“We played in the Western Athletic Conference and we went on to win our conference title that year (his junior season). We went on to regionals, did some cool things, knocked out a really good Ole Miss team. That was a dream come true. I played against UCLA when they were the number one team in the nation when we played them.”
In 2014, the junior had a solid year, hitting .262 with 14 RBI and 11 runs scored in 35 games. A year later, Logan struggled, hitting .141 in 34 games with 12 runs scored and 10 RBI.
Starting Small, But Thinking Big
It was a disappointing campaign, but not one that diminished his belief that he could continue on in his pursuit of baseball excellence. Undrafted coming out of college, Logan Trowbridge was looking for an opportunity to continue to play. He spoke with Lincoln Manager Bobby Brown about joining the Saltdogs, but the team did not have an opening at the time. Brown encouraged Logan to join the Pecos League until an opportunity arose.
“He told me to go play there and see how things were going and see if he could make a move on me. So, I went and did that. I just enjoyed playing the game, even if it was not always the best places to be playing, but I took it as a kind of temporary thing, and I knew that it each level, whether it’s AAA or it’s a low level independent league, you have to take it as a steppingstone and say ‘I’m not where I want to be yet.’ It was a good reminder and still is a good reminder to look back and think about how I got to keep making moves in the right direction.”
While this may not have been the level where Logan wanted to be playing, he made the most of the opportunity. In 58 games with Great Bend, the then 22-year-old hit .359 with 40 runs scored, five homers, and 45 RBI. He also stole 29 bases and posted a gaudy .465 on-base percentage.
The following season, the Salina Stockade moved up from the Pecos League, joining the American Association for a season. Logan did not start the year with the team, but joined them after a month.
While this was a golden opportunity, it was also one that came with a number of challenges. The Stockade spent the entire season on the road, which was taxing both physically and mentally on the Salina outfielder.
“The Stockade was incredibly challenging. Playing every game on the road, being the road team. It’s always a tough thing to be a visitor and then to do that for 100 games straight was challenging. You don’t have a home base to go back to, the bus rides were tough, but it was still a cool experience when we got to a destination. We were still just as excited as you would be for a home game. I was just excited to play ball and to have some good competition and be in some good atmospheres.”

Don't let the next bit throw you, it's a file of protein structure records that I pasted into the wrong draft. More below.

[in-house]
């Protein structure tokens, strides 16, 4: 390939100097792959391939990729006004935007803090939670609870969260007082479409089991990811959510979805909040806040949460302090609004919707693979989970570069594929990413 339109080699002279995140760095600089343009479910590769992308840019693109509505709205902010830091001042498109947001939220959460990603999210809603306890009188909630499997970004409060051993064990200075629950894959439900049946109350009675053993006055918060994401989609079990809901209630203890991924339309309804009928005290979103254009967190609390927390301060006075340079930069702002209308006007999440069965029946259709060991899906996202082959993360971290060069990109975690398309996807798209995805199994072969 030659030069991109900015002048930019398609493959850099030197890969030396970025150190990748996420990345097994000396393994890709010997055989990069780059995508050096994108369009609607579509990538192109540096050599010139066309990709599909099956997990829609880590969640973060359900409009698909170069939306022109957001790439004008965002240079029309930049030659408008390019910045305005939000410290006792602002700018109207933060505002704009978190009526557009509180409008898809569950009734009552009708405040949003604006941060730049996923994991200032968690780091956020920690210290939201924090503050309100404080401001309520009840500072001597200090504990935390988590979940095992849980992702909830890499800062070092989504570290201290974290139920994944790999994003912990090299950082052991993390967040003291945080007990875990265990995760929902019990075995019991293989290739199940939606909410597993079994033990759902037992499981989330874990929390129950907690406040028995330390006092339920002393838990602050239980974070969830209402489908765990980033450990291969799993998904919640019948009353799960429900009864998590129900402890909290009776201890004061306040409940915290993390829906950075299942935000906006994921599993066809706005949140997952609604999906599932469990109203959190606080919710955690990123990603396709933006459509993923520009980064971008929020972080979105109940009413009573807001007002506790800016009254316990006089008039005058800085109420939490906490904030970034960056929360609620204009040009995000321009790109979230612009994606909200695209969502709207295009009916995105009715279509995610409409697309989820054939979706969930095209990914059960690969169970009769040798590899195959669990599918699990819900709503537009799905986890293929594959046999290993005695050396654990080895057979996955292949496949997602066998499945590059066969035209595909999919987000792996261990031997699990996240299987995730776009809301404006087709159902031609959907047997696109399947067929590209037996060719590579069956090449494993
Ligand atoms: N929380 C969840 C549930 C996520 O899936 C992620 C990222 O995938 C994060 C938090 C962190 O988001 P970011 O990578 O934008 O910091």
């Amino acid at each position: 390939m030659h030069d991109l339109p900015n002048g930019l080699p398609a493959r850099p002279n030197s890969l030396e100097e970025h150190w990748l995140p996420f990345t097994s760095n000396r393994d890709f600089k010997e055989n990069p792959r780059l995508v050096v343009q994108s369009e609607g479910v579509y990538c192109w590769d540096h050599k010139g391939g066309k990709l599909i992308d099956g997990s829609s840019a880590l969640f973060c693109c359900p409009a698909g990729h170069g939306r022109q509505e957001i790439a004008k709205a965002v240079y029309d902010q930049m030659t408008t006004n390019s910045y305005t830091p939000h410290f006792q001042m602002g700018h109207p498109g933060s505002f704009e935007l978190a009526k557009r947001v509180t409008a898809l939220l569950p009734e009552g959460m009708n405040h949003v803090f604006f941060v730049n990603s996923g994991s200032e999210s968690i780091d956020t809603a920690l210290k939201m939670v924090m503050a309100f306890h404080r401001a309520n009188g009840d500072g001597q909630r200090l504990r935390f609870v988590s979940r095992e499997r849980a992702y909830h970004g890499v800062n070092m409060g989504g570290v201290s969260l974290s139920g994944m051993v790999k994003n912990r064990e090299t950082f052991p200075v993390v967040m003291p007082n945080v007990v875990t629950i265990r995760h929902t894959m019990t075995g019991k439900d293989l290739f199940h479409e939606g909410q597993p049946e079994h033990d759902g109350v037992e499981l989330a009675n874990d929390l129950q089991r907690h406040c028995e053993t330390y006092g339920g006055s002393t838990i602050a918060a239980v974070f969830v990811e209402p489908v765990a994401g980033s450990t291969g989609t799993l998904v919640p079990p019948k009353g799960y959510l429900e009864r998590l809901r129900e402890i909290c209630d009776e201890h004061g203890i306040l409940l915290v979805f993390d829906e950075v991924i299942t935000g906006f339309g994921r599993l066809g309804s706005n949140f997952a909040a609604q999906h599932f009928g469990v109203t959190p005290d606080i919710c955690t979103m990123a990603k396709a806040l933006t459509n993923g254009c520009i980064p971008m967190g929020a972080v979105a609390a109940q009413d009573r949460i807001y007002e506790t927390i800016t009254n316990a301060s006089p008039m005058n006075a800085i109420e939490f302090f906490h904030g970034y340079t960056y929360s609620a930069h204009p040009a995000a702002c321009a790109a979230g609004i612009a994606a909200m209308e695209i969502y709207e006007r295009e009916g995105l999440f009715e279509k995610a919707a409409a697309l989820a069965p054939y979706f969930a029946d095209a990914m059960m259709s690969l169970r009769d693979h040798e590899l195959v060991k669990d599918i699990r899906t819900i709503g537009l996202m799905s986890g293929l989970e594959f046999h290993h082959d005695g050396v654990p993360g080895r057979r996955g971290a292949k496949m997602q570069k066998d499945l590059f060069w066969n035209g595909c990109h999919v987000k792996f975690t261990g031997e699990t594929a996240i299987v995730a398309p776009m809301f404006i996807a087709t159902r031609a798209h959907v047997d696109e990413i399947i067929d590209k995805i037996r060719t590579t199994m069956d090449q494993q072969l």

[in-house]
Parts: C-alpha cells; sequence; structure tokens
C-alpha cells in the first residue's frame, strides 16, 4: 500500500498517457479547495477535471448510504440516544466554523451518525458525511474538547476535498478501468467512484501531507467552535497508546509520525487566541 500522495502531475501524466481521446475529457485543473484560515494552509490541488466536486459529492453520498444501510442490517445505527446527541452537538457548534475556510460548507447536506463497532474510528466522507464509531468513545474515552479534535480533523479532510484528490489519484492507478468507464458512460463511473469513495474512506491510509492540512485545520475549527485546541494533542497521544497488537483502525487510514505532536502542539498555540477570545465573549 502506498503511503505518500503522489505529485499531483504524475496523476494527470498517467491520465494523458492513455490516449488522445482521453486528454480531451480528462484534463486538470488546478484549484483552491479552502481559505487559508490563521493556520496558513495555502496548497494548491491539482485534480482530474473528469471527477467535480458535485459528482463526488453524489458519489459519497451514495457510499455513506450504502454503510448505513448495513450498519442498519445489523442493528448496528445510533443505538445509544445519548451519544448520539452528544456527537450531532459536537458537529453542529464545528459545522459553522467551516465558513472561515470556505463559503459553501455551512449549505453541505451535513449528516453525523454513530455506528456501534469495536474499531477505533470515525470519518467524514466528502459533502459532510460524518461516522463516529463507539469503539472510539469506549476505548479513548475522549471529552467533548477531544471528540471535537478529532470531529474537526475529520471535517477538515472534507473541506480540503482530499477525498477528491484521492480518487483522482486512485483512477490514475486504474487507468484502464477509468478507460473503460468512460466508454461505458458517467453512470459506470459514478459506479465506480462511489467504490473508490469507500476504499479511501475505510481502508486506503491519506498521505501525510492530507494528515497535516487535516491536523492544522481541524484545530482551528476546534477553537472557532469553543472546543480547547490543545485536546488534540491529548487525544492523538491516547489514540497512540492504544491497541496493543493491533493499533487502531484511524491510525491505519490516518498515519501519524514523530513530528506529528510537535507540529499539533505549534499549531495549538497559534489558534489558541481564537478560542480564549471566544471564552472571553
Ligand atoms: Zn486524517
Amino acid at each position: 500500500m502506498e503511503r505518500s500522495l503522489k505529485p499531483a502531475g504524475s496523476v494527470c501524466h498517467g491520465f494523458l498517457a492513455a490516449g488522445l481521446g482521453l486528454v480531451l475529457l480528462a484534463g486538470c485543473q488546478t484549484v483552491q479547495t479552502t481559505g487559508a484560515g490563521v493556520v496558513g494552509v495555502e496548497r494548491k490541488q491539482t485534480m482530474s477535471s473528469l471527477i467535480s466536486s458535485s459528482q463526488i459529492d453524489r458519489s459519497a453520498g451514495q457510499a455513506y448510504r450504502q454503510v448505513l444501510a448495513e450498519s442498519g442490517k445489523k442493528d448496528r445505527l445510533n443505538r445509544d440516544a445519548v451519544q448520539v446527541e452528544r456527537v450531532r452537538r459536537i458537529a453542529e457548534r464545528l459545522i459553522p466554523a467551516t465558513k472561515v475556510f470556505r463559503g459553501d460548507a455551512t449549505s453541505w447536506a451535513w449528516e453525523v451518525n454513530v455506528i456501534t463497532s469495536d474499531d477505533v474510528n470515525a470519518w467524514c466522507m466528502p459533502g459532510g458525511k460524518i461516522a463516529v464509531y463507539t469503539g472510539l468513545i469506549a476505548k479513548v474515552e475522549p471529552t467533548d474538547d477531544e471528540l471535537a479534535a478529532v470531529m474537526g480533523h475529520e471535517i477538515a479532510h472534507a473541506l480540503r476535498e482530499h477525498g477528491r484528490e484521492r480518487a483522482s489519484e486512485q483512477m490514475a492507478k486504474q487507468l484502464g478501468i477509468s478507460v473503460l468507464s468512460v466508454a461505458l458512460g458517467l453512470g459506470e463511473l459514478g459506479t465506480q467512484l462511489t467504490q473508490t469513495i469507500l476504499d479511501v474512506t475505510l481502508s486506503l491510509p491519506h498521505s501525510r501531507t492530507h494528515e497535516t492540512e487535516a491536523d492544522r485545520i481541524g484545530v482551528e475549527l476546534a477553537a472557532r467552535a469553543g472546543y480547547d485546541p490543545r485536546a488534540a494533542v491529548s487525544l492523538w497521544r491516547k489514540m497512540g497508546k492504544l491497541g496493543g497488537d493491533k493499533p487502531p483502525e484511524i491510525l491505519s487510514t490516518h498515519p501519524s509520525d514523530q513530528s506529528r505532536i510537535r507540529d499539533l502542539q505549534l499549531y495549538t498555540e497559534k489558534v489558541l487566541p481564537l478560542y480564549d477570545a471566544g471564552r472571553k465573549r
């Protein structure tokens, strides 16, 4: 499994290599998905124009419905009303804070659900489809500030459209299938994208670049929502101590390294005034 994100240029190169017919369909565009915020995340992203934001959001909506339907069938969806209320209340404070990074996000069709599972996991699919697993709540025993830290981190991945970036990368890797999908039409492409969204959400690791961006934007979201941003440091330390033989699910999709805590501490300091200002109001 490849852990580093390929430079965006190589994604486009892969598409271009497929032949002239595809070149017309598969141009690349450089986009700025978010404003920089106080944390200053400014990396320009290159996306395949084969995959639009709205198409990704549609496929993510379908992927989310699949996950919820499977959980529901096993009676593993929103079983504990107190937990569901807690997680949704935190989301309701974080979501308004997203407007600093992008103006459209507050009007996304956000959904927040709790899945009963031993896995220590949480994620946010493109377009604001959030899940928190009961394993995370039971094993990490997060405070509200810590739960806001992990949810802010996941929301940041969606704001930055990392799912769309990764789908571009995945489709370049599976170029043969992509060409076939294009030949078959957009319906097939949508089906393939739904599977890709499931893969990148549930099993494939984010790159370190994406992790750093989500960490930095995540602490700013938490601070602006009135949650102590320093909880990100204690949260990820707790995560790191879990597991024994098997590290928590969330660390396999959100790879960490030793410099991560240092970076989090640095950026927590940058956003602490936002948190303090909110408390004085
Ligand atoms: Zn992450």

Logan began the season with Tucson, hitting .278 in five games before being signed by Salina. In the final 71 games of the year, he batted .224 with 24 runs and 22 RBI. While the numbers were not what he desired offensively, this gave him the opportunity to showcase his defensive skills, as Trowbridge played everywhere on the diamond but pitcher.
A Humbling Season Inspires Greater Success
After a humbling season with the Stockade, Logan Trowbridge was looking for an opportunity to shake off the struggles of 2017 and show that he had what it takes to be a key contributor on a team. In March, the Wichita Wingnuts gave him that opportunity when they signed the 23-year-old to a contract. This was just the opportunity he was looking for.
“Talking to (Player Personnel Director) Josh (Robertson), it just seemed like he was excited to have me out there. They’re going a little bit younger this year, they’re trying to rebuild and have that fire and that energy every day. I played well there last year. When you are playing at a place that you enjoy playing at, that you play well at, it’s just kind of got a little bit of a nostalgia for you. It’s like hitting off of the pitcher that you you’ve owned in the past. You have a little bit more confidence. Last year they had a lot of success. You want to be surrounded by successful people because that’s only going to make you better.”
The 2017 season was a learning experience for Logan. While excited that he had the opportunity to move up to a higher level, it also came with some growing pains, both as a player and with his team. The Stockade went just 18-82, and he is relishing the opportunity to showcase his skills with one of the best teams in all of independent baseball.
Last year, it took me a little bit to get used to it. Then I was struggling a little bit. This year, I get a fresh start, I’m on a fresh team and I know I have a lot more confidence, a lot more excitement going into this season that things are going to go well. I’m going to have winning guys around me in a winning atmosphere. There is so much more to be excited about and I think that I’m a lot more prepared this year for what’s to come.”
This will not only be an opportunity to shake off the memories of 2017, but also a chance to prove himself against some of the best competition in independent baseball. This has helped to give Logan a whole new focus for 2018.